Signals

Signals are the fundamental NEMS objects for storing timeseries data. The represent a value that changes in time, like the volume level of a speaker, the voltage across the membrane of a neuron, or the coordinates of a moving insect.

Signals are objects designed to be useful for signal processing operations, slicing, averaging, jackknifing, truncating, splitting, saving/loading, dividing data into estimation and validation subsets, selecting parts of data where a condition is true, concatenating data sets together, and other common data wrangling tasks.

You can create Signal objects from a file, from another signal, or from a matrix.

An important note for beginners: once created, a Signal object cannot be changed – it is immutable, just like tuples in Python. This is intentional and enables specific optimizations while also preventing entire classes of errors. But don’t worry: we have made it easy to create new Signal objects based on other ones.

What is a signal?

Fundamentally, a Signal represents C channels being sampled for some period of time. Because NEMS is designed for signal processing, we usually assume that the sampling occurs T times at regular intervals, in which case the signal is “rasterized” at a particular sampling rate, and we represent the signal as an C x T array.

You may request this array using the .as_continuous() method of any signal.

A Signal can represent any type of data, such as subject pupil diameter, local field potential (LFP), or a measurement of average neural spike rate during each discrete sampling period.

Working with signals

Signal objects support basic and label-based indexing, which returns a new Signal object. Basic indexing is accessed using the special Signal.iloc[channel_slice, time_slice] syntax. You must use integers. For example, to select the first 5 channels and the second set of 25 timepoints:

trimmed = signal.iloc[:5, 25:50]

In contrast, label-based indexing allows you to select by channel name and/or time. To select the named channels up to (and including) ‘chan5’ and the timepoints from 1.5 to 2 seconds:

# Get all channels up to, and including chan5, include only timepoints from 1.5 to 2 seconds.
trimmed = signal.loc[:'chan5', 1.5:2]

# Get only chan5. Include all timepoints.
trimmed = signal.loc['chan5']

Note that the named-channel slice endpoint includes the label. This is in contrast to Python index conventions where endpoints are usually exclusive. The endpoints are exclusive for the basic indexing and time portion of the slice.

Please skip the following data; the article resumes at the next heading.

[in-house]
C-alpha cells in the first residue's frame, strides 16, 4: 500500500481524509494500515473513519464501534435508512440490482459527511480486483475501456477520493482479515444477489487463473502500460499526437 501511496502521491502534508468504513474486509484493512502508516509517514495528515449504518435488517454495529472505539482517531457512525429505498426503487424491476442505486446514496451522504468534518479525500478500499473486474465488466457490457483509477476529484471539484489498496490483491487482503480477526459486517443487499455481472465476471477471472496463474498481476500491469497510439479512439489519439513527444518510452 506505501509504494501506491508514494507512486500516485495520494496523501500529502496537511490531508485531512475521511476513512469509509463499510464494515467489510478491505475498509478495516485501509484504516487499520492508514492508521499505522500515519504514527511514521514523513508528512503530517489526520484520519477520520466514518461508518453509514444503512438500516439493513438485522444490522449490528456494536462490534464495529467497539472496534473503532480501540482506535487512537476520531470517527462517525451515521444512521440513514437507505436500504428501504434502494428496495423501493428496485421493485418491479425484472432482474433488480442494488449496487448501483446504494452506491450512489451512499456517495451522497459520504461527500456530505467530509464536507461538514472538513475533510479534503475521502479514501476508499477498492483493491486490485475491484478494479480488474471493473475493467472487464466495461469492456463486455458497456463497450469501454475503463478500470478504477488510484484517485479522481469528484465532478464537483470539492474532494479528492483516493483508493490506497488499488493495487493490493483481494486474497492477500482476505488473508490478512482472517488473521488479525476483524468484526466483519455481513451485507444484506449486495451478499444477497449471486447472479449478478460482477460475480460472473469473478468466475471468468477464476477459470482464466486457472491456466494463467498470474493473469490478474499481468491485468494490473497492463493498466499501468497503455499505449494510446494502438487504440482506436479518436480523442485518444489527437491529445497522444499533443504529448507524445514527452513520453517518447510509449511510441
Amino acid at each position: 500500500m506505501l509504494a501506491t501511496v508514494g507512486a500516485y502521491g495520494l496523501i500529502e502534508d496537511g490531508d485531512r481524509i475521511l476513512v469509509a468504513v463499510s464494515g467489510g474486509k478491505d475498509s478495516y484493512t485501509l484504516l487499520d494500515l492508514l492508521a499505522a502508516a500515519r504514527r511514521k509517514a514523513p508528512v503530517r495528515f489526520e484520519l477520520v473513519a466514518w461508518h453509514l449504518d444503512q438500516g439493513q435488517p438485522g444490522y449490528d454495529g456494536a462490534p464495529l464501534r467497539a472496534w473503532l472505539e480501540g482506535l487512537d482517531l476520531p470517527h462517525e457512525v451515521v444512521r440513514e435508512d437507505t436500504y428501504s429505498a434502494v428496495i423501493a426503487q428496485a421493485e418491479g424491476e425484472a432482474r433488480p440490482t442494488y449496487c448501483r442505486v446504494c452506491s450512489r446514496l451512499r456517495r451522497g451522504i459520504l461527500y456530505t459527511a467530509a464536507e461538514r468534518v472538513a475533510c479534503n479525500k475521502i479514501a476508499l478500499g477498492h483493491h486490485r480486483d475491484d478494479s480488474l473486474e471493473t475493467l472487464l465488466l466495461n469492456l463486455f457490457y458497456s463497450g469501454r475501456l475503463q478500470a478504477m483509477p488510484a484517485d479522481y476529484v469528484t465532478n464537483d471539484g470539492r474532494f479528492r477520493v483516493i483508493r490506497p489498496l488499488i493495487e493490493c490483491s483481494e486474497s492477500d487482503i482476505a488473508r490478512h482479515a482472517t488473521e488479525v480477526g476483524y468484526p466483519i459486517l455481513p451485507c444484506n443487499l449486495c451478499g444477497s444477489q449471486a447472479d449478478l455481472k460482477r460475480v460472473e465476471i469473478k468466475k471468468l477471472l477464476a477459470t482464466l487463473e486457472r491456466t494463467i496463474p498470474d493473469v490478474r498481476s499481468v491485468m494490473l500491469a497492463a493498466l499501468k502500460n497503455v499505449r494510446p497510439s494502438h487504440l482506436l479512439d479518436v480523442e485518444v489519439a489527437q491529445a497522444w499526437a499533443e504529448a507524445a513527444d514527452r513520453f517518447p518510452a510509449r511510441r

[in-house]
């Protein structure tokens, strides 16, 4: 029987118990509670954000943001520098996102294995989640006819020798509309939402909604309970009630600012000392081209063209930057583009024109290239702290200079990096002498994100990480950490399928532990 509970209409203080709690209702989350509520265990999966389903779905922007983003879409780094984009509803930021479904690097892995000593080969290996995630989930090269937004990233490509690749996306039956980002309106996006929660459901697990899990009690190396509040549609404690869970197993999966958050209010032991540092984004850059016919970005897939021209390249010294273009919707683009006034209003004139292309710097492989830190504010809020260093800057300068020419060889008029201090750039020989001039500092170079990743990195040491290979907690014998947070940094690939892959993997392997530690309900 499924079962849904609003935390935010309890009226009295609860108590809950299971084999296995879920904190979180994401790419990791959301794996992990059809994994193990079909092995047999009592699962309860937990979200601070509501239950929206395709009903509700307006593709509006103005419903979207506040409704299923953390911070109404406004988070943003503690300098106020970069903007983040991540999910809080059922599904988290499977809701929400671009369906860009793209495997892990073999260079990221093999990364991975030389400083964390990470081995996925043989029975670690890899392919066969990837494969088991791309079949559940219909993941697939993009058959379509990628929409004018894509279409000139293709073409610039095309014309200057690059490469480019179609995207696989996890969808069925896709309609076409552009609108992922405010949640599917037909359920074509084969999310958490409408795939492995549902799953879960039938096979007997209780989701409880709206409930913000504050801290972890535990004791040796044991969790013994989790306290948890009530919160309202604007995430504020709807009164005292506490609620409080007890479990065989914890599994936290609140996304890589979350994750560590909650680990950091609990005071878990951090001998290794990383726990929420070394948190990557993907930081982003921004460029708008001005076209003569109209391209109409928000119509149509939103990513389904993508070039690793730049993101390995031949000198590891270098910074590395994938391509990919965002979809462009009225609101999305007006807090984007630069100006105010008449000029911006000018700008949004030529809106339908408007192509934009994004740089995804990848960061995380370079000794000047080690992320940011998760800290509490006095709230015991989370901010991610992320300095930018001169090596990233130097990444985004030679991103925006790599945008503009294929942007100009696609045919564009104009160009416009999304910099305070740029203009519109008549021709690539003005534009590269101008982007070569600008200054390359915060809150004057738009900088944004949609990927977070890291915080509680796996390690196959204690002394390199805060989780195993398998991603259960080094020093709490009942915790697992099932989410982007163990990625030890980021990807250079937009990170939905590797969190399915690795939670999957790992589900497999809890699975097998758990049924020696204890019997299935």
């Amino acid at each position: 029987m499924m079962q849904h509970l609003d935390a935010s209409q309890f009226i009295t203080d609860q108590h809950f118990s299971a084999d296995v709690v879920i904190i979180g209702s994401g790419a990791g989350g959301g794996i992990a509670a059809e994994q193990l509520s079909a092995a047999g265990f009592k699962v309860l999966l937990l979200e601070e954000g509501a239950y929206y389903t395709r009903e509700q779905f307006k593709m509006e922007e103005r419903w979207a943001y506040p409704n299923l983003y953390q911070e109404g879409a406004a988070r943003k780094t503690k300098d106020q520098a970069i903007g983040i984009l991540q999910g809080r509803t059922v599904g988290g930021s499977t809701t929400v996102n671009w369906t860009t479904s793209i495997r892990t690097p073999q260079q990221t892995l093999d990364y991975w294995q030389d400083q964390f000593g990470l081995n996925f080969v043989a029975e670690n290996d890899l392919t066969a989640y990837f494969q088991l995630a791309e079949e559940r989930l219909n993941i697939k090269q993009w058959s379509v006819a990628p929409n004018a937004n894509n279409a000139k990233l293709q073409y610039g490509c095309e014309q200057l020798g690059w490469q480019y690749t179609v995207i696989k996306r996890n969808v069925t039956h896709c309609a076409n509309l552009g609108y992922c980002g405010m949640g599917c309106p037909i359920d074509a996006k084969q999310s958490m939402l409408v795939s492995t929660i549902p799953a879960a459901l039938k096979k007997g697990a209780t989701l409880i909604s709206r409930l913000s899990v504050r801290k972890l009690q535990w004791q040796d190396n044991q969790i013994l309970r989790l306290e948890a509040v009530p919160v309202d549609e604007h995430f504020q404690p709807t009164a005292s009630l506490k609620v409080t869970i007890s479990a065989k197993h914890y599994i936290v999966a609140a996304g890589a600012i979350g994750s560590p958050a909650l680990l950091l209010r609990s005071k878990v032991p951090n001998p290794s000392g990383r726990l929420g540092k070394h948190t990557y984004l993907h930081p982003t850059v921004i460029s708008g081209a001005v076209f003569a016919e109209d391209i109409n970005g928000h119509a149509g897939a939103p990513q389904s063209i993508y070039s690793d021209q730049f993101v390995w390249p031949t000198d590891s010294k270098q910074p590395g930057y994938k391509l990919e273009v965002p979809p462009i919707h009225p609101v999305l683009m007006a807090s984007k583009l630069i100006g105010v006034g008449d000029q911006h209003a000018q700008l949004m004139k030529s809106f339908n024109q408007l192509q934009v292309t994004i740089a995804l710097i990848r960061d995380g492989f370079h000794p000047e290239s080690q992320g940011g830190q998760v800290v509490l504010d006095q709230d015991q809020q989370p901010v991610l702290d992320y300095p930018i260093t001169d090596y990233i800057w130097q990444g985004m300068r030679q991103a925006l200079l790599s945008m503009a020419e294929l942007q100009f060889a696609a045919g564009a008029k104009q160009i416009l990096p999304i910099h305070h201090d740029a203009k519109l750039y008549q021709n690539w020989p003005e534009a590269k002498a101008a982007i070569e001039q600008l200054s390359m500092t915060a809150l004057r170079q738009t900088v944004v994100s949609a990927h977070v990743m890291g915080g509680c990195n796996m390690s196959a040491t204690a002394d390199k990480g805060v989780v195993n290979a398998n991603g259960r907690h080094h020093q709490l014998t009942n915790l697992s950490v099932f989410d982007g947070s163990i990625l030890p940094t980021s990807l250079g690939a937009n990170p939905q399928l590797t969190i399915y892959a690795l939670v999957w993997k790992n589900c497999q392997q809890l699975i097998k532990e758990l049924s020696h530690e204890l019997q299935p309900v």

Loading Signals from files

The majority of the time, you will be loading a Signal stored on disk. At a minimum, you will need a CSV file (which holds the tabular data, like a 2D matrix) and a JSON file, which stores metadata and documents what kind of data is in the CSV file.

Optionally, you will also often have an “epochs” file, which helps tag interesting events or periods of time in the timeseries for later analysis, but we will defer the detailed documentation of epochs until later.

Loading a Signal from a file is trivial:

from nems.signal import Signal
signal = Signal.load('path/to/my/signalfiles')

Creating your own CSV files is pretty straightforward, but you need to understand the format. Read on if that interests you, or jump ahead if you would rather make Signal objects from a numpy array.

Example Signal CSV File

For this example, make a new directory in the signals directory called testrec because we are pretending we made a test recording, and usually we group a collection of signals together into a data structure called a Recording.

Inside the testrec directory, make a file called testrec_pupil.csv and put the following CSV data inside it:

2.0, 2.1
2.5, 2.5
2.3, 2.3
2.4, 2.5
2.4, 2.3
2.3, 2.4

In the CSV file, each row represents an instant in time, and each column is a “channel” of information of this signal. Channels can be anything you want – they are just there to help you group several dimensions together.

For this example, we’ll pretend the first channel is the diameter of a test subject’s left pupil and the second channel is their right eye. There are only two channels and six time samples here, but in many experiments you will have tens of channels and thousands or millions of time samples.

Example Signal JSON File

Continuing our example, let’s make a JSON file that describes the contents of the CSV file containing our pupil data.

In the signals/testrec directory, make another file called testrec_pupil.json and fill it with:

{
    "recording": "testrec",
    "name": "pupil",
    "chans": [
        "left_eye",
        "right_eye"
    ],
    "fs": 0.1,
    "meta": {
        "Subject": "Don Quixote",
        "Age": 36
    }
}

Here,

  • recording is the name of the recording. We group collections of signals into “recordings”, which is just a name to help us group simulatneously recorded signals.

  • name is the name by which you want to refer to this signal. Generally it should match your file name so as not to be confusing.

  • fs is the sampling rate in Hz. Generally it will be 10, 50, or even 44,200Hz, but for our test example, we assume that a measurement of the pupil diameter was only taken every 10 seconds, so fs=0.1.